To that end, “Landing Home” is a seven-part TV series that shares the compelling story of a veteran trying to adjust to civilian life after leaving the military. It deftly takes the audience into the mind of a combat soldier freed from duty but never free, pulls back the curtain on the lasting damage of war to the human psyche, and helps the viewer understand that returning home can represent only the beginning of a different kind of war.

Leaning into authenticity, the series includes more 20 veterans in cast and crew, many of whom saw action. Douglas Taurel plays Luke, an Army veteran who served in Afghanistan. While he decides to leave the military in order to be with his family, he soon realizes that this is much harder than he ever imagined. Something as simple as a birthday party for his five-year-old daughter can quickly become overwhelming and trigger his post-traumatic stress disorder.

“My goal with the project is to give people a true sense of the emotional and psychological effect war has on our veterans and why it’s so hard for them and their families to assimilate back into normal life,” Taurel said. “We owe our veterans and their families so much. We all need to understand the sacrifices our men and women in uniform make and what their families endure. We can never thank them enough.”

WATCH THE TRAILER!

Taurel is best known for his gripping one-man play, “The American Soldier,” which has performed in 16 cities and 11 states with notable spaces like the Kennedy Center, Off-Broadway, Library of Congress, and the American Legion’s National Headquarters to name a few. This play also touches on many aspects of war and explores the sacrifices and challenges our veterans and their families face as they return home from combat.

“Landing Home” is available on Amazon, Amazon Prime and Vimeo On Demand.

The TV series will help the civilian population understand what it means to serve our country. To let everyone know that veterans face an even bigger, sometimes hidden struggle to adjust to a normal way of life.
– Joe Reynolds / Vietnam Veteran

So wish the whole world especially every Veteran could see it. What your work, art, craft, talent represents is “Something that matters in life”…don’t ever forget or DOUBT that!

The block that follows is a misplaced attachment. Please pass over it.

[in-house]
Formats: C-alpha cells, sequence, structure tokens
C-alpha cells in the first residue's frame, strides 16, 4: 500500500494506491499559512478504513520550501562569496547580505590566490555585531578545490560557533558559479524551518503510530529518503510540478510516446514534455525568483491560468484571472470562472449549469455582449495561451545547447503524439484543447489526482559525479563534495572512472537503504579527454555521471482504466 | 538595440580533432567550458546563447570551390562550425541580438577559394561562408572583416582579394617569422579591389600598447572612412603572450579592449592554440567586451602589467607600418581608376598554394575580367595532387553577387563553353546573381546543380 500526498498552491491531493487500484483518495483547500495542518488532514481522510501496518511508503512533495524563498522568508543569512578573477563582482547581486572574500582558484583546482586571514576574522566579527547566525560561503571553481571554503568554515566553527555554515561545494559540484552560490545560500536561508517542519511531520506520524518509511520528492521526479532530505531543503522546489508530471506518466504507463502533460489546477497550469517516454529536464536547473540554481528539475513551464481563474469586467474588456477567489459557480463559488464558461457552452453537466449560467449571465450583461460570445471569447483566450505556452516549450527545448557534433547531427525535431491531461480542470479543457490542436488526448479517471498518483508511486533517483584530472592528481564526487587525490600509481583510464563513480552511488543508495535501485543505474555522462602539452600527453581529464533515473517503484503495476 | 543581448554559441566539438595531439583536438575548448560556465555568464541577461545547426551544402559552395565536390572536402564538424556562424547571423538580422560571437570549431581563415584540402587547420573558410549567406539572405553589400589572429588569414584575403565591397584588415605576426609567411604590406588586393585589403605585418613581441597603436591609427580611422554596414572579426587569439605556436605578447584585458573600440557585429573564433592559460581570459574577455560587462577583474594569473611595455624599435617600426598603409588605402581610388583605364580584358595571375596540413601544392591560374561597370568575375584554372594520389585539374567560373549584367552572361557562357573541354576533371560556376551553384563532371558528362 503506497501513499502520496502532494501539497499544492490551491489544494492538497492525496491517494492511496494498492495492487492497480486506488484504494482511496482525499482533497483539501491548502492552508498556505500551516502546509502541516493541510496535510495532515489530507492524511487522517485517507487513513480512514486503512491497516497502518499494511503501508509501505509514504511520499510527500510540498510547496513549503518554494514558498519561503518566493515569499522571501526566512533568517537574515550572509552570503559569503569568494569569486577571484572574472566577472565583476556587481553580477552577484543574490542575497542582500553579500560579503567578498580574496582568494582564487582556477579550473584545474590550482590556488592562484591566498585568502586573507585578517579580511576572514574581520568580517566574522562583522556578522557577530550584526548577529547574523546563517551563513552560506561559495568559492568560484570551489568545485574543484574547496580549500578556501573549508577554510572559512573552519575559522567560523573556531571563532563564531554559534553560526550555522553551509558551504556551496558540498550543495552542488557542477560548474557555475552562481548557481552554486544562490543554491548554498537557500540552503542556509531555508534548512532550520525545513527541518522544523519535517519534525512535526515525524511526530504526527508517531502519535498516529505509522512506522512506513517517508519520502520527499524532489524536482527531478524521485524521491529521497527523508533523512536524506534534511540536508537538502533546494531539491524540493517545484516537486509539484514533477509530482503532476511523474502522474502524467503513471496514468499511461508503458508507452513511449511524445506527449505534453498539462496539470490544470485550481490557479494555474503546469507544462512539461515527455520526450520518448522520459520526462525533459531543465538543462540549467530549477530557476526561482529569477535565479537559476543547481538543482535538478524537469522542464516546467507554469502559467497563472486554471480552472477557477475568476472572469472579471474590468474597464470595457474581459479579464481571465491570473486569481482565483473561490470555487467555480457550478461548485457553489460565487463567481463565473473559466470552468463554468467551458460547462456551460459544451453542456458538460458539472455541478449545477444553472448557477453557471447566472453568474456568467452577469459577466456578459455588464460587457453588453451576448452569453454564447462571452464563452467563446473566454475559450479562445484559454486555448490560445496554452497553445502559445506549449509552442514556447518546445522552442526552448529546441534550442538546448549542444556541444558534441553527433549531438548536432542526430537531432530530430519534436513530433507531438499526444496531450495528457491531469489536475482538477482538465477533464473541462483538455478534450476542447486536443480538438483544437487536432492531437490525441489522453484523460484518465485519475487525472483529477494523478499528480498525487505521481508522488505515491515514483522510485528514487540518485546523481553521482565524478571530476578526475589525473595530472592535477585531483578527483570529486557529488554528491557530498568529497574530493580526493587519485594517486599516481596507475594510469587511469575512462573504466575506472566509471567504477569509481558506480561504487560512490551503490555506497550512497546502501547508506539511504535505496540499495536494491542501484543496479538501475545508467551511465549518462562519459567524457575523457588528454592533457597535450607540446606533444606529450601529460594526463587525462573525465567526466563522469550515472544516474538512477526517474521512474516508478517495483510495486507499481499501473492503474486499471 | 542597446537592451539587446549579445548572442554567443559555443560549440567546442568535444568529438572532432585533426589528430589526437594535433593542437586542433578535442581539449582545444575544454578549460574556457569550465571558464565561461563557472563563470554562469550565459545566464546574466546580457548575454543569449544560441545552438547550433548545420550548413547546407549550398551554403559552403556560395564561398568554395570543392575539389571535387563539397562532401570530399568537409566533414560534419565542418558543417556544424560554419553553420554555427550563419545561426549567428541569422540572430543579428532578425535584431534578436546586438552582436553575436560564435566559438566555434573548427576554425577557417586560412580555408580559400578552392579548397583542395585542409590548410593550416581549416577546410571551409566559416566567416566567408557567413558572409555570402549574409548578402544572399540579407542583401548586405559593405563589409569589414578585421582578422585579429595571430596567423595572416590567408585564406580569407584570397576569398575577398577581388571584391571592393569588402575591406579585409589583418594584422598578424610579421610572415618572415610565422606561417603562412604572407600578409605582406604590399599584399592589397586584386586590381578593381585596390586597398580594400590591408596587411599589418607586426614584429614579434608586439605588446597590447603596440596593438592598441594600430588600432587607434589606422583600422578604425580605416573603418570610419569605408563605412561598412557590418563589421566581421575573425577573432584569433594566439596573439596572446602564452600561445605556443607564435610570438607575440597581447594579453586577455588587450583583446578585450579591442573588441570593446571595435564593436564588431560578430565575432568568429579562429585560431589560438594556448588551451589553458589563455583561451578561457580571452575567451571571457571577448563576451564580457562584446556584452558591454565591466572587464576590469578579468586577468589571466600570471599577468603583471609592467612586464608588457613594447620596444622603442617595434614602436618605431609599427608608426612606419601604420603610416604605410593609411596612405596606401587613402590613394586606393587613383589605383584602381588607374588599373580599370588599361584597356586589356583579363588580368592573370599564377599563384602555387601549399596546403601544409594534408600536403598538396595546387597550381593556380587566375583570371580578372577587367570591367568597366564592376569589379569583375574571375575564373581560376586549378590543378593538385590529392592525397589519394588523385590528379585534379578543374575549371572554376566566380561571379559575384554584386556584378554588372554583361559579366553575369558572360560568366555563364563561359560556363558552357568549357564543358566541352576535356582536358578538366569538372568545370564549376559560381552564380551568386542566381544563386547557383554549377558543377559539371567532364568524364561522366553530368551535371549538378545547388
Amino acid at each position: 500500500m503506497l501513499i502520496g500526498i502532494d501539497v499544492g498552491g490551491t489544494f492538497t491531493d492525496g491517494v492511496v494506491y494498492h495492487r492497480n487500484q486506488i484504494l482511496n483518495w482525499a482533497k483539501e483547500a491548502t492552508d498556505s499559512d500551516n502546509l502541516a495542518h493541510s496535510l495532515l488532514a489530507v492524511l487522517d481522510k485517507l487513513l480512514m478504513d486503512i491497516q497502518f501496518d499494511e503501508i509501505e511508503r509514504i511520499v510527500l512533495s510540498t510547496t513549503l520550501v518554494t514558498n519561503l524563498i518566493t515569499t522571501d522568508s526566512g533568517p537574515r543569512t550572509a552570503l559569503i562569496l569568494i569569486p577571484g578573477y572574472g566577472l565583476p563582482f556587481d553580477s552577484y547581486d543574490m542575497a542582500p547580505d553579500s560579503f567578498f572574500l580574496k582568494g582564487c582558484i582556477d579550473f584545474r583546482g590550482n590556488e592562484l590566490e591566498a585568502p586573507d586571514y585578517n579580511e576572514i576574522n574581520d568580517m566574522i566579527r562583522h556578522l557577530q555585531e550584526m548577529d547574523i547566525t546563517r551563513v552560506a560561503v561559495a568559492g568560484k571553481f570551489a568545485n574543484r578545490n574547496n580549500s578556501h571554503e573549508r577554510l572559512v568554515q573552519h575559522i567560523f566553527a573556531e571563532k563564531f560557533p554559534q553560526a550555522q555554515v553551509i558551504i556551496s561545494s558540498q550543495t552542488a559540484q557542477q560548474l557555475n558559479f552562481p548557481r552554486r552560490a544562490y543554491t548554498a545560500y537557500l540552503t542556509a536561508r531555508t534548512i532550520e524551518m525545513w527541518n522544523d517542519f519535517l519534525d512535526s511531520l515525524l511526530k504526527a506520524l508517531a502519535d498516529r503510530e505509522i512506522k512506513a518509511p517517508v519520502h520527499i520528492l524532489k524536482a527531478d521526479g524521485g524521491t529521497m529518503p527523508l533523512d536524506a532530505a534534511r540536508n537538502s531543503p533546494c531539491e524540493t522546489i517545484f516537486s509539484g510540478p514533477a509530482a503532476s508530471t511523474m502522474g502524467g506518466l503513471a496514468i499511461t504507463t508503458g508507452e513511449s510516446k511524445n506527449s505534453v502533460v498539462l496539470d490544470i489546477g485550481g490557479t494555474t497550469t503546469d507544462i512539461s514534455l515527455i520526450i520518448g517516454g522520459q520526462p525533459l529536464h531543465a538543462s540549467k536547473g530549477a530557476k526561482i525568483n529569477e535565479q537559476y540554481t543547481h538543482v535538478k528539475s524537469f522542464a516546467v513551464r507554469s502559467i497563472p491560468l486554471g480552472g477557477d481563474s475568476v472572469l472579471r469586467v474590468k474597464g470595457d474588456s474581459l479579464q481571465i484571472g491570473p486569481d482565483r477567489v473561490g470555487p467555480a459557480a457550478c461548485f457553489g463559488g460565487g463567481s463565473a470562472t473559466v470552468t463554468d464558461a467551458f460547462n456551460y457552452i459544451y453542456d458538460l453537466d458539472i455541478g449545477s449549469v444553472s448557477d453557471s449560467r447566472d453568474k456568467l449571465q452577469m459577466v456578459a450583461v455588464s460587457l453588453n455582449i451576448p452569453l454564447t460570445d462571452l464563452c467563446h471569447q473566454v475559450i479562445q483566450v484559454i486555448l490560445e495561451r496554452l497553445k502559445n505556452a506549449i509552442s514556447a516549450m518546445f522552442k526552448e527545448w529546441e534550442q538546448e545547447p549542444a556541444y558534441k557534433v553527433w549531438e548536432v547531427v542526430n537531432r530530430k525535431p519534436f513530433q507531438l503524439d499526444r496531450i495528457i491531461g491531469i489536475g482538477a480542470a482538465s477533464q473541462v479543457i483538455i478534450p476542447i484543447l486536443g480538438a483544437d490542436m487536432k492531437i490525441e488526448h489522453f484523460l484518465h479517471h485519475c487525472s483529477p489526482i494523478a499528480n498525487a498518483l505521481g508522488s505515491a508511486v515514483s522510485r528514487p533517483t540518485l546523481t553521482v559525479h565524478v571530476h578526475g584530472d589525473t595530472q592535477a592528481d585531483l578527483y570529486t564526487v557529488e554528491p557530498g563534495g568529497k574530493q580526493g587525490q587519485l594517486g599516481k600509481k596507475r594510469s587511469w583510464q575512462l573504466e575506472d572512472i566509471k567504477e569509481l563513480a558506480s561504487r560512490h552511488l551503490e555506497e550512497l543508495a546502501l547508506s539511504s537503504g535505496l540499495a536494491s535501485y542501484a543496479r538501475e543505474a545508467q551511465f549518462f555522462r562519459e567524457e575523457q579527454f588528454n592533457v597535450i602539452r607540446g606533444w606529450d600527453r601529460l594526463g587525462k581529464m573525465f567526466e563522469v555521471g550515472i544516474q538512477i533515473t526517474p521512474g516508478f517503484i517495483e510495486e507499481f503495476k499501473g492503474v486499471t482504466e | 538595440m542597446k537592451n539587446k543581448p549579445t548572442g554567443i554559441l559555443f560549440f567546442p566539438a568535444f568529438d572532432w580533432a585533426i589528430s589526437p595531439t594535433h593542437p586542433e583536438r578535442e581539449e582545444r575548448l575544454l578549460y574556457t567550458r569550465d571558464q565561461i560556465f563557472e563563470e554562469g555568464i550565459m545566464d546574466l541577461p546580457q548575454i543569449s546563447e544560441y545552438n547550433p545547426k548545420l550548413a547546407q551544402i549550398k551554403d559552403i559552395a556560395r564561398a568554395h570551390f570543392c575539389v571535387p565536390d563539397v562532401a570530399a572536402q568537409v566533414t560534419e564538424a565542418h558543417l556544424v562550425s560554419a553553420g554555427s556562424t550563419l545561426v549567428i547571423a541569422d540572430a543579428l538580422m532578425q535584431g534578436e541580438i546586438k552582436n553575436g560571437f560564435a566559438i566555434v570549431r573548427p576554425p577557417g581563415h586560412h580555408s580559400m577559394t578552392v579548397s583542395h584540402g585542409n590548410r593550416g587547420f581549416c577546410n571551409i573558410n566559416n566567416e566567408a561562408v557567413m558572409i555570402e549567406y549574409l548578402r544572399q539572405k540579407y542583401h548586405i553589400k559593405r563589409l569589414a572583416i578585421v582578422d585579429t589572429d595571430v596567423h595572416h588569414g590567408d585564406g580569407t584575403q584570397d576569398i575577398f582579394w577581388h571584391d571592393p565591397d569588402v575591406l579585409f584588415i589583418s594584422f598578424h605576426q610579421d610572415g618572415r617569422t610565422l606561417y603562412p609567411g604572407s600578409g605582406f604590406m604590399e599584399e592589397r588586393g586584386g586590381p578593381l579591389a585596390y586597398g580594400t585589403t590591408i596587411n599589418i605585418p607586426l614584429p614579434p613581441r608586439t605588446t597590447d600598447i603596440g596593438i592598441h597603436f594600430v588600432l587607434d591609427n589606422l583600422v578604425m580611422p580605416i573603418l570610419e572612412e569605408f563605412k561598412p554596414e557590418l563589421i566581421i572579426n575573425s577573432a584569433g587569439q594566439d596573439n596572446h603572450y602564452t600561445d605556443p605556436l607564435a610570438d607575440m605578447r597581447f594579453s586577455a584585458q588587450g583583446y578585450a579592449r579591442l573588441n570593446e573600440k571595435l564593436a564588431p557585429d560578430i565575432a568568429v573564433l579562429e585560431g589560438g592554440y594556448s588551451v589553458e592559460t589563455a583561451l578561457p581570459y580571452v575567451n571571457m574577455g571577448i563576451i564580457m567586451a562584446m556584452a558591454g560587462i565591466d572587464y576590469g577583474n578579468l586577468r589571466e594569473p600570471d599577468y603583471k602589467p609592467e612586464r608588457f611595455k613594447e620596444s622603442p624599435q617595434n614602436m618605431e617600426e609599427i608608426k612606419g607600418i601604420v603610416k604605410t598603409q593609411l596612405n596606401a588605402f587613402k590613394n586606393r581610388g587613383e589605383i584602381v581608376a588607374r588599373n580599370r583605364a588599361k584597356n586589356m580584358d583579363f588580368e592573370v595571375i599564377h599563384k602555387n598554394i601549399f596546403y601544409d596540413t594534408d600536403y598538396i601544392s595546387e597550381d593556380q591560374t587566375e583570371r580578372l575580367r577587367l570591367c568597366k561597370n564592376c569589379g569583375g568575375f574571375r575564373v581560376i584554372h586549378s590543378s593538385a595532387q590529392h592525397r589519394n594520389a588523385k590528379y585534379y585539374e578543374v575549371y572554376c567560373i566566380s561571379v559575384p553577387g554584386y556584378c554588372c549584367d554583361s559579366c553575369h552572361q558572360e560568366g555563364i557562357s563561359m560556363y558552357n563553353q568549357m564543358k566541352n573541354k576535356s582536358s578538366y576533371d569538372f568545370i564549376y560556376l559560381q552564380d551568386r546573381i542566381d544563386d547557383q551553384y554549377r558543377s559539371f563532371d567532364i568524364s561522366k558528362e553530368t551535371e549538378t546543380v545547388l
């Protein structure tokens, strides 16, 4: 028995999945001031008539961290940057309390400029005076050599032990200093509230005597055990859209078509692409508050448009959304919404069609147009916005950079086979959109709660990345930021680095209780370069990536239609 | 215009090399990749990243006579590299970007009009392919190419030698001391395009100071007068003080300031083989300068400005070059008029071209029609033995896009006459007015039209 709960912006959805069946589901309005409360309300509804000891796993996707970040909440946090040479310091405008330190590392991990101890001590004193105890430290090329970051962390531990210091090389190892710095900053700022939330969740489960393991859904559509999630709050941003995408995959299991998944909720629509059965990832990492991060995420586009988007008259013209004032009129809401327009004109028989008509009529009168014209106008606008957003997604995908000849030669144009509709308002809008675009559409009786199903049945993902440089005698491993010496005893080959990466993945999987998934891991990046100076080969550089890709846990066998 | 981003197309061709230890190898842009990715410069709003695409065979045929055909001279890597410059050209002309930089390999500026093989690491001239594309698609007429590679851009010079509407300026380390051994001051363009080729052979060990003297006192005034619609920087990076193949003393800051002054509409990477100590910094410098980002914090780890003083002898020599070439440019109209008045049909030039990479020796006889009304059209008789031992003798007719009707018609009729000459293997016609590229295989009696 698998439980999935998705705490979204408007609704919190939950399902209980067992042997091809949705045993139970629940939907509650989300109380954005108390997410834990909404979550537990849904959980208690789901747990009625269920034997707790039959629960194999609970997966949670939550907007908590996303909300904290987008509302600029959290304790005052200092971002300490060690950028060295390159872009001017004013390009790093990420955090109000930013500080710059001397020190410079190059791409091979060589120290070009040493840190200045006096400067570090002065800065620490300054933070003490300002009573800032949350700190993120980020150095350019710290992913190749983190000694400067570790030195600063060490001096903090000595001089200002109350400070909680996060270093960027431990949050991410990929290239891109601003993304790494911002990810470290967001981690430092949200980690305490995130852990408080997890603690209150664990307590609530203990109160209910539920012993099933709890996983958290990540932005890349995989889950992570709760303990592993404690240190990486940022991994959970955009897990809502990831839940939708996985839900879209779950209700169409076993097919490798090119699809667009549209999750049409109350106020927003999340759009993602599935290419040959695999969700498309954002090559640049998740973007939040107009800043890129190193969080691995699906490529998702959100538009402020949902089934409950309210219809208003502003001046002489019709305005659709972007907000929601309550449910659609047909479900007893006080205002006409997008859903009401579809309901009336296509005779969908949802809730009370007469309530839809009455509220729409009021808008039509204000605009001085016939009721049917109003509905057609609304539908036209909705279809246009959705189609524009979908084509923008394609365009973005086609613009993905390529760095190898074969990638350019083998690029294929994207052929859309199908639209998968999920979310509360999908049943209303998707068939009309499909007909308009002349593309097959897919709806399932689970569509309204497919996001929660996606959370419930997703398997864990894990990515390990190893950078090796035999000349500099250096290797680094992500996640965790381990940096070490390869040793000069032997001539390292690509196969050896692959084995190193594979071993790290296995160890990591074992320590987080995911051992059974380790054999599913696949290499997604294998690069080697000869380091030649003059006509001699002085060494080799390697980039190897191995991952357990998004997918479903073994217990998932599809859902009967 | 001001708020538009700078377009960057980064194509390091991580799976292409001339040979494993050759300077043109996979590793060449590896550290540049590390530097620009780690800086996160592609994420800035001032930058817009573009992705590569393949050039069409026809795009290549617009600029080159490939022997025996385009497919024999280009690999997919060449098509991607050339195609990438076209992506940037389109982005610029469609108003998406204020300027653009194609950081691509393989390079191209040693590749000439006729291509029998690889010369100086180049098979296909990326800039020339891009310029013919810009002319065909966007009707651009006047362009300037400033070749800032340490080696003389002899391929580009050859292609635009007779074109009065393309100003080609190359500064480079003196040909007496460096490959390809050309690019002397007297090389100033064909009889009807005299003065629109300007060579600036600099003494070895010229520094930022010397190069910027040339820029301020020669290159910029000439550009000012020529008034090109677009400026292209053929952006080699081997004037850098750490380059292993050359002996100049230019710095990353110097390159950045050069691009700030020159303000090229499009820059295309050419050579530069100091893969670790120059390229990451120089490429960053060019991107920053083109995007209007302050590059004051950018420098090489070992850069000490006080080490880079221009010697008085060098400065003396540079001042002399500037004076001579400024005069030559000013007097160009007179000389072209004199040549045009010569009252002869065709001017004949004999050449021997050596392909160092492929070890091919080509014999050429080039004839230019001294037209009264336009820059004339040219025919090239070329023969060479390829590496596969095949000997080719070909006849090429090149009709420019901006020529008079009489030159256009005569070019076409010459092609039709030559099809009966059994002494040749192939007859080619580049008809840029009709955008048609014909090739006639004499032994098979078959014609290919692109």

– John Caoli / Iraq Veteran

I just purchased your series Landing Home and already in just the first episode I can feel the resurfacing of what it felt like for me 29 years ago. That is when I came home from a war to begin fighting my own personal battle. I am honored to know you and honored by the work you do for us!
– Lynn Santosuosso / Iraq Veteran

About Douglas Taurel
Taurel has been nominated for Innovative Theater Award as well as the United Kingdom prestigious Amnesty International Award for this work with The American Soldier. He’s appeared in numerous television shows including The Affair, Mr. Robot, The Americans, Blue Bloods, Person of Interest, The Following, Damages, NYC 22, Believe, and Nurse Jackie. The Los Angeles Times said his work on Nurse Jackie, “Nurse Jackie gets her most fascinating character yet to date.”

He was commissioned by the Library of Congress to write, create and perform his second solo show, An American Soldier’s Journey Home which commemorates the ending of the First World War and tells the story of Irving Greenwald, a soldier in the 308 Regiment and part of the Lost Battalion. He has performed the play twice at the Library of Congress.

Air Force Vet’s Business Franchises Take Flight

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Headshot of Don Stone

By Rhonda Sanderson

Don Stone’s entrepreneurial spirit first began when he learned to fly while serving in the Air Force. After leaving the service, Stone took his flight knowledge and chose to open his first business as a fixed-based operation, which is basically a gas station for planes, at a small airport in Colorado.

While it was a fun business overall, he faced challenges with the city and county governments that owned the airport. This experience helped him immensely for his next endeavor—owning and operating a franchise.

Stone’s first franchise was part of a 216-location hair salon company near Texas. After selling that business in 2000, he was immediately interested in purchasing another.